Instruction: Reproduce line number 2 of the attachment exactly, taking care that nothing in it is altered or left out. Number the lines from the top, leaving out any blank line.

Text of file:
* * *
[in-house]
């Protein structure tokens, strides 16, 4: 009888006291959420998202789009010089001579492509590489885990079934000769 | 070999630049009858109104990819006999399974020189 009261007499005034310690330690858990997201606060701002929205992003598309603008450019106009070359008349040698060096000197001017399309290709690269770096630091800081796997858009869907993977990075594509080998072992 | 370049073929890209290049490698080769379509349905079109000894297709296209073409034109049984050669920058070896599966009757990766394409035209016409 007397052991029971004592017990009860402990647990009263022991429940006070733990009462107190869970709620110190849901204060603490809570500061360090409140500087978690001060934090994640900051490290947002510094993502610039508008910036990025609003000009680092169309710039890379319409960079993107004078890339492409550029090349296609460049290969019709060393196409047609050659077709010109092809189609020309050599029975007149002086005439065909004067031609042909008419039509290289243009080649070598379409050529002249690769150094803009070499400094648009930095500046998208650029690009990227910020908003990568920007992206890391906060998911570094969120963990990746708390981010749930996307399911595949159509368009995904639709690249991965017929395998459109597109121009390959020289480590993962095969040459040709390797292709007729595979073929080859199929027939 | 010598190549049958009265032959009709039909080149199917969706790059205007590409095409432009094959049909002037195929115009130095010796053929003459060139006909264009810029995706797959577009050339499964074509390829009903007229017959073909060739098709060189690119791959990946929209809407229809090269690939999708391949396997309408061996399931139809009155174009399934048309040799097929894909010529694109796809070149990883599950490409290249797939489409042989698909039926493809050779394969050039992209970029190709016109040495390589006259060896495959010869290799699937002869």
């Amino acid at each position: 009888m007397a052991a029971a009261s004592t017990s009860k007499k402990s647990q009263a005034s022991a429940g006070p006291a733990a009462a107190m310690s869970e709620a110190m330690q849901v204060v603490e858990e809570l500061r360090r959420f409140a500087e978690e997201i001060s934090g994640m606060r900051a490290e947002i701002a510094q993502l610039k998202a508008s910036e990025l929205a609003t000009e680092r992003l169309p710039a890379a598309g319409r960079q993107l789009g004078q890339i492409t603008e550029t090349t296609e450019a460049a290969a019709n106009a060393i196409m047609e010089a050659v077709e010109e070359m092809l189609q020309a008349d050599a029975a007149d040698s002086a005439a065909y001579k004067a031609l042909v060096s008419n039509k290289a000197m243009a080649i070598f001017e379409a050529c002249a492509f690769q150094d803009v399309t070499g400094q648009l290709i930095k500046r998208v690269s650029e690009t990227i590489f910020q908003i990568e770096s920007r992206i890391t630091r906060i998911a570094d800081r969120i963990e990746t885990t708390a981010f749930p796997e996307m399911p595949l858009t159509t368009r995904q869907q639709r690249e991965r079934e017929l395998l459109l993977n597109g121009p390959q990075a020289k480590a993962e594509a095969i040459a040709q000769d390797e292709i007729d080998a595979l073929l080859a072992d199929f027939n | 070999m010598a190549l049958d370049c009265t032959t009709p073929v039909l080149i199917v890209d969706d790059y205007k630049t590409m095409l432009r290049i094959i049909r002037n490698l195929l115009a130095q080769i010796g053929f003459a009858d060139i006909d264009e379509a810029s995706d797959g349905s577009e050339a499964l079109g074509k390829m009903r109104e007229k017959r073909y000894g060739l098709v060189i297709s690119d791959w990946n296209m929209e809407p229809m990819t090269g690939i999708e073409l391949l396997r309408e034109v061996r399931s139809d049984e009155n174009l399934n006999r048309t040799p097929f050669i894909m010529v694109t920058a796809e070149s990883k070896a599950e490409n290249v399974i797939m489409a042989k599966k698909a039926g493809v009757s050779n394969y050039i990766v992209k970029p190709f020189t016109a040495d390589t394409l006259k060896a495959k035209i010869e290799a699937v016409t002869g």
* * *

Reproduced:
């Protein structure tokens, strides 16, 4: 009888006291959420998202789009010089001579492509590489885990079934000769 | 070999630049009858109104990819006999399974020189 009261007499005034310690330690858990997201606060701002929205992003598309603008450019106009070359008349040698060096000197001017399309290709690269770096630091800081796997858009869907993977990075594509080998072992 | 370049073929890209290049490698080769379509349905079109000894297709296209073409034109049984050669920058070896599966009757990766394409035209016409 007397052991029971004592017990009860402990647990009263022991429940006070733990009462107190869970709620110190849901204060603490809570500061360090409140500087978690001060934090994640900051490290947002510094993502610039508008910036990025609003000009680092169309710039890379319409960079993107004078890339492409550029090349296609460049290969019709060393196409047609050659077709010109092809189609020309050599029975007149002086005439065909004067031609042909008419039509290289243009080649070598379409050529002249690769150094803009070499400094648009930095500046998208650029690009990227910020908003990568920007992206890391906060998911570094969120963990990746708390981010749930996307399911595949159509368009995904639709690249991965017929395998459109597109121009390959020289480590993962095969040459040709390797292709007729595979073929080859199929027939 | 010598190549049958009265032959009709039909080149199917969706790059205007590409095409432009094959049909002037195929115009130095010796053929003459060139006909264009810029995706797959577009050339499964074509390829009903007229017959073909060739098709060189690119791959990946929209809407229809090269690939999708391949396997309408061996399931139809009155174009399934048309040799097929894909010529694109796809070149990883599950490409290249797939489409042989698909039926493809050779394969050039992209970029190709016109040495390589006259060896495959010869290799699937002869």